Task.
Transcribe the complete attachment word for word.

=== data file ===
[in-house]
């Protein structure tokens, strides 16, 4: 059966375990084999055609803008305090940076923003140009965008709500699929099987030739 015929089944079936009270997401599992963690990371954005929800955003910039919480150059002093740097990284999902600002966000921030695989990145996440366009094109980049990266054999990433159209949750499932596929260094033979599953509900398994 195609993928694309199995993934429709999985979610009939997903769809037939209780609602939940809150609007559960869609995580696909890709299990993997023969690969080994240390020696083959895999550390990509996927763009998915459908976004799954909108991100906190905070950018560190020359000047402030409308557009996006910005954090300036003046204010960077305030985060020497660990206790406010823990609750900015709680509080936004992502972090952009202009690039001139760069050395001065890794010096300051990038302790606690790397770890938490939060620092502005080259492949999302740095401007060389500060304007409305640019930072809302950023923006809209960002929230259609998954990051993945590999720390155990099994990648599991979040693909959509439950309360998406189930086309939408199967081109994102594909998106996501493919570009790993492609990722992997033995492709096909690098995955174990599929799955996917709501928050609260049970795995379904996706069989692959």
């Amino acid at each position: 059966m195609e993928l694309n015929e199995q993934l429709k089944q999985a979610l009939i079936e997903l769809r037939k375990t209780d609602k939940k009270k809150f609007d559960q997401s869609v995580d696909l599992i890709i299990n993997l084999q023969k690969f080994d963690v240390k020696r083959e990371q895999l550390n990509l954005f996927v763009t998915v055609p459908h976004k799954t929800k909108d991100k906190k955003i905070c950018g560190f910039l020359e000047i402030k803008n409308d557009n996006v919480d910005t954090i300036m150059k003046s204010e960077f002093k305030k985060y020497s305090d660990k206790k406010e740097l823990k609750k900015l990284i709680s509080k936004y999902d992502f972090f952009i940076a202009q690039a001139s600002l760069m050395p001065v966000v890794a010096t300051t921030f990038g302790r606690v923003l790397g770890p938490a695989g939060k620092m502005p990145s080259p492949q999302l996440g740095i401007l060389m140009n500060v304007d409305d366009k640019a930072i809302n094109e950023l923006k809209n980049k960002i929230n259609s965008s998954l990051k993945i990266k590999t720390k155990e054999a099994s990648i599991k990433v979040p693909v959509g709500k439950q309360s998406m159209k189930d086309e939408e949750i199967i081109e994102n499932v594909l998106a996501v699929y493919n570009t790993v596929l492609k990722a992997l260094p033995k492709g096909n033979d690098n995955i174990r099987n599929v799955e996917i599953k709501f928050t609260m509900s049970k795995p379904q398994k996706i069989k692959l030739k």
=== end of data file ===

[in-house]
């Protein structure tokens, strides 16, 4: 059966375990084999055609803008305090940076923003140009965008709500699929099987030739 015929089944079936009270997401599992963690990371954005929800955003910039919480150059002093740097990284999902600002966000921030695989990145996440366009094109980049990266054999990433159209949750499932596929260094033979599953509900398994 195609993928694309199995993934429709999985979610009939997903769809037939209780609602939940809150609007559960869609995580696909890709299990993997023969690969080994240390020696083959895999550390990509996927763009998915459908976004799954909108991100906190905070950018560190020359000047402030409308557009996006910005954090300036003046204010960077305030985060020497660990206790406010823990609750900015709680509080936004992502972090952009202009690039001139760069050395001065890794010096300051990038302790606690790397770890938490939060620092502005080259492949999302740095401007060389500060304007409305640019930072809302950023923006809209960002929230259609998954990051993945590999720390155990099994990648599991979040693909959509439950309360998406189930086309939408199967081109994102594909998106996501493919570009790993492609990722992997033995492709096909690098995955174990599929799955996917709501928050609260049970795995379904996706069989692959």
């Amino acid at each position: 059966m195609e993928l694309n015929e199995q993934l429709k089944q999985a979610l009939i079936e997903l769809r037939k375990t209780d609602k939940k009270k809150f609007d559960q997401s869609v995580d696909l599992i890709i299990n993997l084999q023969k690969f080994d963690v240390k020696r083959e990371q895999l550390n990509l954005f996927v763009t998915v055609p459908h976004k799954t929800k909108d991100k906190k955003i905070c950018g560190f910039l020359e000047i402030k803008n409308d557009n996006v919480d910005t954090i300036m150059k003046s204010e960077f002093k305030k985060y020497s305090d660990k206790k406010e740097l823990k609750k900015l990284i709680s509080k936004y999902d992502f972090f952009i940076a202009q690039a001139s600002l760069m050395p001065v966000v890794a010096t300051t921030f990038g302790r606690v923003l790397g770890p938490a695989g939060k620092m502005p990145s080259p492949q999302l996440g740095i401007l060389m140009n500060v304007d409305d366009k640019a930072i809302n094109e950023l923006k809209n980049k960002i929230n259609s965008s998954l990051k993945i990266k590999t720390k155990e054999a099994s990648i599991k990433v979040p693909v959509g709500k439950q309360s998406m159209k189930d086309e939408e949750i199967i081109e994102n499932v594909l998106a996501v699929y493919n570009t790993v596929l492609k990722a992997l260094p033995k492709g096909n033979d690098n995955i174990r099987n599929v799955e996917i599953k709501f928050t609260m509900s049970k795995p379904q398994k996706i069989k692959l030739k």